Watching the news coverage, tears welling up, I decided to write this. The depth of the tragedy at the Boston Marathon so naked in the video tape, runners writhing in pain on Boylston Street, spectators injured and dying behind the street barriers. The explosions shown over and over. Ball bearing shrapnel. Injured carried away in wheelchairs, stretchers.
Misery visits us once again. There are loved ones mourning tonight, counting agonized minutes in hospital waiting areas, bewildered by senseless sudden death. Lives are changed forever. We search for meaning, but it eludes us. We offer prayers for the dead and injured, console the families, and sift the wreckage of our lives for clues.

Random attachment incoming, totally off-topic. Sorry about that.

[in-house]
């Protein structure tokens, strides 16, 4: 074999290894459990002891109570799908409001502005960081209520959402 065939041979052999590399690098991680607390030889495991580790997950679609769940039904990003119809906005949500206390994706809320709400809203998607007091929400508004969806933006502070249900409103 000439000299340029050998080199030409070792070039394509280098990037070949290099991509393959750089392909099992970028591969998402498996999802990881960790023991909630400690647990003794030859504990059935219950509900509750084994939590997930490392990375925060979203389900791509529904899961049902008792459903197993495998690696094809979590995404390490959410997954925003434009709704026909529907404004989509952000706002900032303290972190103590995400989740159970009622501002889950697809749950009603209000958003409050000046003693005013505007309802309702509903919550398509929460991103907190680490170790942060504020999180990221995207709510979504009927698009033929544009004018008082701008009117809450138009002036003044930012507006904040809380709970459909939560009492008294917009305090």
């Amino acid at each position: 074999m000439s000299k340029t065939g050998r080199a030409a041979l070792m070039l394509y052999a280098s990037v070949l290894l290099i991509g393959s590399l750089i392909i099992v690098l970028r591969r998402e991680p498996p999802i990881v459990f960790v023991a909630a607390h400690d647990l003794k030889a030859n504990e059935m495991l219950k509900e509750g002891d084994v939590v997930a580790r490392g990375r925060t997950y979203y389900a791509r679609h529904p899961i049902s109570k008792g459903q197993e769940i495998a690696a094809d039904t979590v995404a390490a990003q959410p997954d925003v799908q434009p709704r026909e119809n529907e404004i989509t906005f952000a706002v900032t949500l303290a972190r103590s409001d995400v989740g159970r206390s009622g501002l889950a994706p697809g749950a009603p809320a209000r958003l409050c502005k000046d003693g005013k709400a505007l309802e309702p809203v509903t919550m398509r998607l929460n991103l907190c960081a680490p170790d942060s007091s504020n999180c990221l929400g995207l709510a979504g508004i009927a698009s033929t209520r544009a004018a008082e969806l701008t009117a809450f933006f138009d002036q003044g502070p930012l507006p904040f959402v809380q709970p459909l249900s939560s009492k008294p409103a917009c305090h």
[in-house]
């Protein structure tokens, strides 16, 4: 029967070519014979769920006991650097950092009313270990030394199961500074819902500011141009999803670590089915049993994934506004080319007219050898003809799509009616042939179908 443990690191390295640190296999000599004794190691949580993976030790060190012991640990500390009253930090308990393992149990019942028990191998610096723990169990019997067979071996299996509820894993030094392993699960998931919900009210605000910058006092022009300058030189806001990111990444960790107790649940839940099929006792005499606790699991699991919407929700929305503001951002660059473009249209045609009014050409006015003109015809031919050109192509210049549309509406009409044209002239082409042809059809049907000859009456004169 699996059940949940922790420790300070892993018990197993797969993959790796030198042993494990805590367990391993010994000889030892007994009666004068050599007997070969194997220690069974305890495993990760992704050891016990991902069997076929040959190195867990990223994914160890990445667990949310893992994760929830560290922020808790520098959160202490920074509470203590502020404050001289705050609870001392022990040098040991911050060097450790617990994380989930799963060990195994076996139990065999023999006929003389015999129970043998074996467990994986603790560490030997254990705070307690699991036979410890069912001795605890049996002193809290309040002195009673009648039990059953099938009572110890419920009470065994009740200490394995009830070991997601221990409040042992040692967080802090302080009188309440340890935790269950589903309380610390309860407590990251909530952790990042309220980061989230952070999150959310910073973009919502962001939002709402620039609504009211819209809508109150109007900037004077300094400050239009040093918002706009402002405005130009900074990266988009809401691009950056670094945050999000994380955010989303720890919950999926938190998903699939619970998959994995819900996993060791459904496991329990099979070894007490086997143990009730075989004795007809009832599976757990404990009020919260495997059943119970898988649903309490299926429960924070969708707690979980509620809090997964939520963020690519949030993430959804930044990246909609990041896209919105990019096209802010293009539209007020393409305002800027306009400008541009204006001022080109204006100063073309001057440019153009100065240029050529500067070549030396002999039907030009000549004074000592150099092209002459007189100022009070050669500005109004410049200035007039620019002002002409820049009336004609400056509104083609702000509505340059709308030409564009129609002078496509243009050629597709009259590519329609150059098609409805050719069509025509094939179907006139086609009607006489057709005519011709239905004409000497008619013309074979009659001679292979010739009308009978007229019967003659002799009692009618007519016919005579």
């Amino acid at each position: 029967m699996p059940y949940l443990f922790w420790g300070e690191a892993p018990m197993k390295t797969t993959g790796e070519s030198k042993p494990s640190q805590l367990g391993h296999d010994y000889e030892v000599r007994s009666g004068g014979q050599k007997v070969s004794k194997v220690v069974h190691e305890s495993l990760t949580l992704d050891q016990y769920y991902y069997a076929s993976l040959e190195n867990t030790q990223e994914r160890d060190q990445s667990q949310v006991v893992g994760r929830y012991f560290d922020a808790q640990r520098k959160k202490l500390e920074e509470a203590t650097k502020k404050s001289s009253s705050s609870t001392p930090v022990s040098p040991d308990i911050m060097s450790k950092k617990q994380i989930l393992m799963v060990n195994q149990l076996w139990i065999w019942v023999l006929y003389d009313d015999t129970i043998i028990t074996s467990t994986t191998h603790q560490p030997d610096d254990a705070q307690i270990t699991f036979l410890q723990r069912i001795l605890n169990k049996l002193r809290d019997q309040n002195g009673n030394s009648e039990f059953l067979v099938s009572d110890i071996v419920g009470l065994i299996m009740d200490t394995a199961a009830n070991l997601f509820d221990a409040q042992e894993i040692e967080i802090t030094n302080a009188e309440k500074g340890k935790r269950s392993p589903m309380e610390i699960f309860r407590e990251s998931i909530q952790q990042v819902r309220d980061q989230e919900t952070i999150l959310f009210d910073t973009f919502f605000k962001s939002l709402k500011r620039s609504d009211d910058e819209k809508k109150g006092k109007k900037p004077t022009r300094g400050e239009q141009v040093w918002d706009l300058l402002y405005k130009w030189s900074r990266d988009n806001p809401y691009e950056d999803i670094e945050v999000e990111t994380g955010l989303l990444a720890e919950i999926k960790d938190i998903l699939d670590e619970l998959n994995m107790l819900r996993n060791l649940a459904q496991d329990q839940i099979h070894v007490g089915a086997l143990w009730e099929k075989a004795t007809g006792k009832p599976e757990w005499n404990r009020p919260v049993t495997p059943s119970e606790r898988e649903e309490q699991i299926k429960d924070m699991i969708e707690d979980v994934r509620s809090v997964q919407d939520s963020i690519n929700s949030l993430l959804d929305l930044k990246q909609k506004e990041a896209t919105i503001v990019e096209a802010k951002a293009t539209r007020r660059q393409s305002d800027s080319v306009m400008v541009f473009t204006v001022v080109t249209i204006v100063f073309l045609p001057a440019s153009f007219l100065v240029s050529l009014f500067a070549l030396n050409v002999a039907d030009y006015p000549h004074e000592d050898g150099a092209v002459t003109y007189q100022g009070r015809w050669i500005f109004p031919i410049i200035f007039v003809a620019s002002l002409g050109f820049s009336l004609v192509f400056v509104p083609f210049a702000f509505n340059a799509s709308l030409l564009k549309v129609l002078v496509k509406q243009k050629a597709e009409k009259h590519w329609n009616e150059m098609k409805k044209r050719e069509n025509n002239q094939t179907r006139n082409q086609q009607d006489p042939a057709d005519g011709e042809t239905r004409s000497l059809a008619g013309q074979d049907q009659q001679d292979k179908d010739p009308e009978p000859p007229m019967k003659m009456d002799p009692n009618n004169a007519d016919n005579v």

When innocents are killed by random acts or policy decisions anywhere in the world, there are always shocked families and friends who wonder why. Some of those victims—whether in Boston, Islamabad, or Baghdad—will learn new lessons in hate. If they learn those lessons well, the cycle of murder will continue. We need to search our hearts for the answers to hate because the questions hate poses can destroy us all.